RECENT bestsellers, The Second Machine Age and The Rise Of Robots, warn of a fast-approaching jobless future and a winner-takes-all economy. The ex-chief futurist of tech giant Cisco David Evans writes that "in 50 years, 95 per cent of everything we know will have been discovered in those 50 years". Singularity University co-founder Ray Kurzweil anticipates an accelerating pace of change where "the 21st century will be equivalent to 20,000 years of progress at today's rate - about 1,000 times greater than the 20th century".
My daughters are six and seven years old and, so, joining the workforce around 2030. Against this backdrop, what kind of livelihood should I prepare them for? Indeed, for humanity as a whole, what does the future hold?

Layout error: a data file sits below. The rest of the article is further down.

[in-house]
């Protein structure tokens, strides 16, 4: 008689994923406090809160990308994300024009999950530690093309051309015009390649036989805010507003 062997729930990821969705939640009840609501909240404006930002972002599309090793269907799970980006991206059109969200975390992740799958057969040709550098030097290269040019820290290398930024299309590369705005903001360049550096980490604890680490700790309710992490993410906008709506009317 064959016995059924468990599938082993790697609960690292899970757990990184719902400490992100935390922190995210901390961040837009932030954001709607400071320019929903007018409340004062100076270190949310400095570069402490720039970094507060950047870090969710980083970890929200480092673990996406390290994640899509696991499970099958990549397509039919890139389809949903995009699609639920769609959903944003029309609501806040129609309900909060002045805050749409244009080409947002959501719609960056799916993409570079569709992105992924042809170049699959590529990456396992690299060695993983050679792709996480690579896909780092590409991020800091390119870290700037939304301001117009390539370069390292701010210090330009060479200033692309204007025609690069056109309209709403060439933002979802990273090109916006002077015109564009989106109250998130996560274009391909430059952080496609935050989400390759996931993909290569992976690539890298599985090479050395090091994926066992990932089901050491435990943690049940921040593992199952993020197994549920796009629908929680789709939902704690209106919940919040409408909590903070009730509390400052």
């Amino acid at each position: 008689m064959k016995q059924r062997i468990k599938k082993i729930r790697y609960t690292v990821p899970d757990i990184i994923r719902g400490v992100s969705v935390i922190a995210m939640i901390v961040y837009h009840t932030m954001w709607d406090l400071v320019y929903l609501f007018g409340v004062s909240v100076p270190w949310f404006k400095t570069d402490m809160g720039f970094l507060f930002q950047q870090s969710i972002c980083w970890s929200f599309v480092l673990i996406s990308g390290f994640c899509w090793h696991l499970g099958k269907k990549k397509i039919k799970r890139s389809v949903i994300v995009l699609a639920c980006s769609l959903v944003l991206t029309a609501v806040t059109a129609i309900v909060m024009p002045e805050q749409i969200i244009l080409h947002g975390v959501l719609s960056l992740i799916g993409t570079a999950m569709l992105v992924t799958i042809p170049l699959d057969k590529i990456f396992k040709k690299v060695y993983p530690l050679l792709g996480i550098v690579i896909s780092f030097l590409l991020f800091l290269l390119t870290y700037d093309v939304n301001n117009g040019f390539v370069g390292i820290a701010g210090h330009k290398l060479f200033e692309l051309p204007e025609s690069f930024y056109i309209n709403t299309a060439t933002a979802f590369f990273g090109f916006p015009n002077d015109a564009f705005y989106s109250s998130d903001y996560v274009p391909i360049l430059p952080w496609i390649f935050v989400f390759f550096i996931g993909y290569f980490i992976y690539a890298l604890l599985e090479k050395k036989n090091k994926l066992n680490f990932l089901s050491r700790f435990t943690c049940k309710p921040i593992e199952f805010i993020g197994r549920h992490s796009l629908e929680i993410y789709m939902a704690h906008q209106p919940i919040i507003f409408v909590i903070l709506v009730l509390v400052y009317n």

The answer lies in the fact that throughout human history, there has been a critical constraint in every era that severely caps further growth and progress. Once this constraint is removed, growth takes off.
Our ancestors were tiny (under 1m tall) and had proportionally small brains; this was our constraint. Scavenging meat added proteins and amino acids to our diet, helping us to develop larger brains and stronger muscles. In the nomadic era, the constraint was the limitation of the land to provide sufficient food. Agriculture removed the constraint; populations exploded and civilisations were born. In the agriculture era, the constraint was the limited productive energy of human labour. Fossil fuels lifted the constraint, creating energy abundance and mechanisation, which gave rise to the industrial economy. Today, we are reaching the limits of the industrial era.